API, and we want to call that API on our own website. Well, we can't.

We can't!? You yelled. ok well, I yelled.

No, we can't. Because Rails can only handle one request per time,
while the first request is not yet finished, all the incoming requests
can't be served. That is, we can't call our API in the request, it's called:

So we'll need to launch multiple processes to handle this situation.
Unicorn can solve this beautifully, we can give it an unicorn configuration,
saying that we want worker_processes 2, then the master
unicorn would handle the load balancing for us, serving the first request
in one worker, and serve the API request in another worker.

Well, then what about calling an external API? We all know Facebook's
API is painful to work with. Sometimes it would need over 10 seconds
to serve our API request, for merely a simple query.

It just happens, occasionally. We don't really want to rely on our luck,
praying Facebook is up or fast all the time. API calls could block the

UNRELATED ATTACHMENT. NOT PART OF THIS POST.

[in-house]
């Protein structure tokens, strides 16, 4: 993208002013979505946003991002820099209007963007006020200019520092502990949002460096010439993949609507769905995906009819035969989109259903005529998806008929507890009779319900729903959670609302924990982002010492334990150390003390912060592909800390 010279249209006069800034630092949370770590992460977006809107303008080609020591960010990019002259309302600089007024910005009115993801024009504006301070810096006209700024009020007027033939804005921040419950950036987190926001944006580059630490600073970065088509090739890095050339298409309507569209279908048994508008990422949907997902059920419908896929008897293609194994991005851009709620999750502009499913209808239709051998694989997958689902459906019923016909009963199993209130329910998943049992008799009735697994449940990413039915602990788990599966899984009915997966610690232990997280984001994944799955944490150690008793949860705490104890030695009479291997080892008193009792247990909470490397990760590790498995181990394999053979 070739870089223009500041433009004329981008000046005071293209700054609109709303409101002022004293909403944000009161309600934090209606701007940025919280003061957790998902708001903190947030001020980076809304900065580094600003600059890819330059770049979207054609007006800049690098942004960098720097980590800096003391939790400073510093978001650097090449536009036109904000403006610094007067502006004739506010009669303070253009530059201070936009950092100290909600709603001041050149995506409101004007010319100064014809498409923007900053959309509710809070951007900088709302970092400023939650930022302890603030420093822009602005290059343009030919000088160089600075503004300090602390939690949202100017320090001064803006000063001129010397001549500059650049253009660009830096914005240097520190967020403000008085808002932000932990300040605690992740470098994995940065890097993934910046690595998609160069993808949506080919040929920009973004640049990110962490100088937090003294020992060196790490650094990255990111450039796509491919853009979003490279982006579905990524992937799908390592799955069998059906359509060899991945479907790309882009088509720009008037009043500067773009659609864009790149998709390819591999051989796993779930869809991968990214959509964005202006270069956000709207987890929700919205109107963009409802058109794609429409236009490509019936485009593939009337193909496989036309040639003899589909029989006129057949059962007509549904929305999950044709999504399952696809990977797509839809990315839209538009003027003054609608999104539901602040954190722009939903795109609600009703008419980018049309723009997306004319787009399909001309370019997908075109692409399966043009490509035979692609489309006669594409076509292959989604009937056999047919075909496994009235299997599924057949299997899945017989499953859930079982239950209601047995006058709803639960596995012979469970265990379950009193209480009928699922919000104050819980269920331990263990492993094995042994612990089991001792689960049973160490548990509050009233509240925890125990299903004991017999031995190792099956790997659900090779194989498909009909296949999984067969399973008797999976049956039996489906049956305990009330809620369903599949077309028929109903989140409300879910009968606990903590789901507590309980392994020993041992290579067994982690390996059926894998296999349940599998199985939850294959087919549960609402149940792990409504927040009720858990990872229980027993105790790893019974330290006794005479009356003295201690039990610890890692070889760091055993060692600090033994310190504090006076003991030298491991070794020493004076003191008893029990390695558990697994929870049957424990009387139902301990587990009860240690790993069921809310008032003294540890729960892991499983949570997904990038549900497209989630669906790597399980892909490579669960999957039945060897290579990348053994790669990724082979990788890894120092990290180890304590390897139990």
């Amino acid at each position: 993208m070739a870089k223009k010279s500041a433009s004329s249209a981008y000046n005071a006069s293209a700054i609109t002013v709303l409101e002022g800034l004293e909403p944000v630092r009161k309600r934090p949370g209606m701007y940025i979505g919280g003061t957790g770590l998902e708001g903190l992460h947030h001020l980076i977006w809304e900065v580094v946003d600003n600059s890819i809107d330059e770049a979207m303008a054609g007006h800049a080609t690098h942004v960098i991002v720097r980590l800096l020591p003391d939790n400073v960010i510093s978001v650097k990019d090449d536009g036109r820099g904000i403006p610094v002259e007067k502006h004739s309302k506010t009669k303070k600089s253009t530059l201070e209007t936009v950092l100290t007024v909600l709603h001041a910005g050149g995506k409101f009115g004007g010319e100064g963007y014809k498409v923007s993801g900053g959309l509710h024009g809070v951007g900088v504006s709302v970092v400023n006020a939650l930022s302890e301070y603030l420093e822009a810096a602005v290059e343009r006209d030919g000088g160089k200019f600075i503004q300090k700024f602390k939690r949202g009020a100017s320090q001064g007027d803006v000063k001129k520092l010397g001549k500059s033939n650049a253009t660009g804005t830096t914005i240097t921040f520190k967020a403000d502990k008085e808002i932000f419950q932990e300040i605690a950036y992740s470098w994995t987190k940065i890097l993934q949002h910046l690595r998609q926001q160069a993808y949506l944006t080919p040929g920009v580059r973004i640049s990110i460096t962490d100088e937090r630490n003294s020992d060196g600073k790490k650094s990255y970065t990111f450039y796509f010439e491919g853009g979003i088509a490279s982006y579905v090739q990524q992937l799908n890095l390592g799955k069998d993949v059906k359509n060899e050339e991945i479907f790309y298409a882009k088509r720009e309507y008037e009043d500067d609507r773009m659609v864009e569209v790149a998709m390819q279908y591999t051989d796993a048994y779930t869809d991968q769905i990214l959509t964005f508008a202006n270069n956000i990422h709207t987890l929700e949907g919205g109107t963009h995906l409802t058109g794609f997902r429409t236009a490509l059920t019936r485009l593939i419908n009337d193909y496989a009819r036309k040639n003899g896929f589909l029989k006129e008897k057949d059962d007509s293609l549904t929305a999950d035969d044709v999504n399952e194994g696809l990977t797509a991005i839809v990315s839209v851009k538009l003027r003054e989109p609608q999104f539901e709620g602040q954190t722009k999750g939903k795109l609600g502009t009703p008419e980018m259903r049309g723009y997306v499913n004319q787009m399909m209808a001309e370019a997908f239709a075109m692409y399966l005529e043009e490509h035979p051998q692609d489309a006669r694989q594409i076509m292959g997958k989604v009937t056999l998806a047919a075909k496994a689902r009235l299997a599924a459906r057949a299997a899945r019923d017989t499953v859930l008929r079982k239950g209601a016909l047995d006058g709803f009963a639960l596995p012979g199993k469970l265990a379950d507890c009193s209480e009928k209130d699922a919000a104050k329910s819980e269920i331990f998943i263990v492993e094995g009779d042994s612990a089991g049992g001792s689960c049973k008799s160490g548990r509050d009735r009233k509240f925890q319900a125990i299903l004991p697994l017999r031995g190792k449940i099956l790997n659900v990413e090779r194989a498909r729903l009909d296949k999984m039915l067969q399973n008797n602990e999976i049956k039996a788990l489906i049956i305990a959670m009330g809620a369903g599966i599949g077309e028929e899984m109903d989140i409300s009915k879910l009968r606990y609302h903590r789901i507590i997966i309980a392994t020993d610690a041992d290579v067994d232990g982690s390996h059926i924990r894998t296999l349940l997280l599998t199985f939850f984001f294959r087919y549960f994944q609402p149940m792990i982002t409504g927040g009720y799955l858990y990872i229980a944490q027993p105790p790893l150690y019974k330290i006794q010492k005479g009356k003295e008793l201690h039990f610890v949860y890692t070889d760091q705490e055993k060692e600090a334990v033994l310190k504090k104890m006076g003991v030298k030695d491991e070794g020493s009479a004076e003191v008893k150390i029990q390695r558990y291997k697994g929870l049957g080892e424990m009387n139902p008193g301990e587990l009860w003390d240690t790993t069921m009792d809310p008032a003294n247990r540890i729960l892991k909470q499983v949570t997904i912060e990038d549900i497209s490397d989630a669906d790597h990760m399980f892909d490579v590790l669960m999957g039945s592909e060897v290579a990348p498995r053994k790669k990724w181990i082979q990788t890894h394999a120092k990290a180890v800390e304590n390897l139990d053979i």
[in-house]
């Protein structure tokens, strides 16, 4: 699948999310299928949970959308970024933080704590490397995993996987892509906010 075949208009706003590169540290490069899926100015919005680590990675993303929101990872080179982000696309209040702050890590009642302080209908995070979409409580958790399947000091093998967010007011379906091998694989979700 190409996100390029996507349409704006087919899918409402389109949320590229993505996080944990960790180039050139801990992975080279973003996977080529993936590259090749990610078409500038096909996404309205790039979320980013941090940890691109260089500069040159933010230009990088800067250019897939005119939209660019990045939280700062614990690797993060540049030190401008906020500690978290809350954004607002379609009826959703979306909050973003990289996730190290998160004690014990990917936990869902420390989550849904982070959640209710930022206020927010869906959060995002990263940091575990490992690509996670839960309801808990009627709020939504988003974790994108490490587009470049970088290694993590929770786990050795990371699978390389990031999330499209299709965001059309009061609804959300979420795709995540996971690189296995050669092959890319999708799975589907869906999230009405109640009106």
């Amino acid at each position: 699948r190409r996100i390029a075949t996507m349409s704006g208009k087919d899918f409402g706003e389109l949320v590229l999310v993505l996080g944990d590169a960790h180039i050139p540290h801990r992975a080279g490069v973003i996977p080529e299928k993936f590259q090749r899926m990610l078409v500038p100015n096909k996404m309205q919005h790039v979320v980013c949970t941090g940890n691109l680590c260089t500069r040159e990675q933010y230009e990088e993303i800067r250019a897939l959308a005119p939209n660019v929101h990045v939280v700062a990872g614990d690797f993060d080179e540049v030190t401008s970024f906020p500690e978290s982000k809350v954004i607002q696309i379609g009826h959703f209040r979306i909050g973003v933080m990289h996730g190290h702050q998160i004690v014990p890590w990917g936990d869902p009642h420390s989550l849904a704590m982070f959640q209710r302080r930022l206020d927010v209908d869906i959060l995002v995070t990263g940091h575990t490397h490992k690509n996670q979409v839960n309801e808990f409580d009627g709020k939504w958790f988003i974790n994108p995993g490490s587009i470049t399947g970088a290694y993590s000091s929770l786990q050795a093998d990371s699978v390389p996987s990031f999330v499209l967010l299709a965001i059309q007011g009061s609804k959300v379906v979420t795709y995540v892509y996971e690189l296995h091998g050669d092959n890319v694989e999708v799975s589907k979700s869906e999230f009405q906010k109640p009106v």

request, but it shouldn't block the entire server. If people know how to
make our server call Facebook, they could play DoS attack easily.
And actually, our websites are heavily relying on Facebook...

Running several processes reduces the problem, but not solves it,
nor can Thin or Unicorn really help here. Using workers to call the
API might be another way to reduce the problem, but it's not so
natural, the work flow and process are entirely different, and that's
also not really fixing it, but moving the problem. Hey, now our workers
block... our workers are suffering from DoS attacks too. Running
more workers? Buying more machines? Renting more servers?

The problem of asynchronous I/O

ok so, asynchronous I/O is the way to solve it, just like NodeJS. Is it?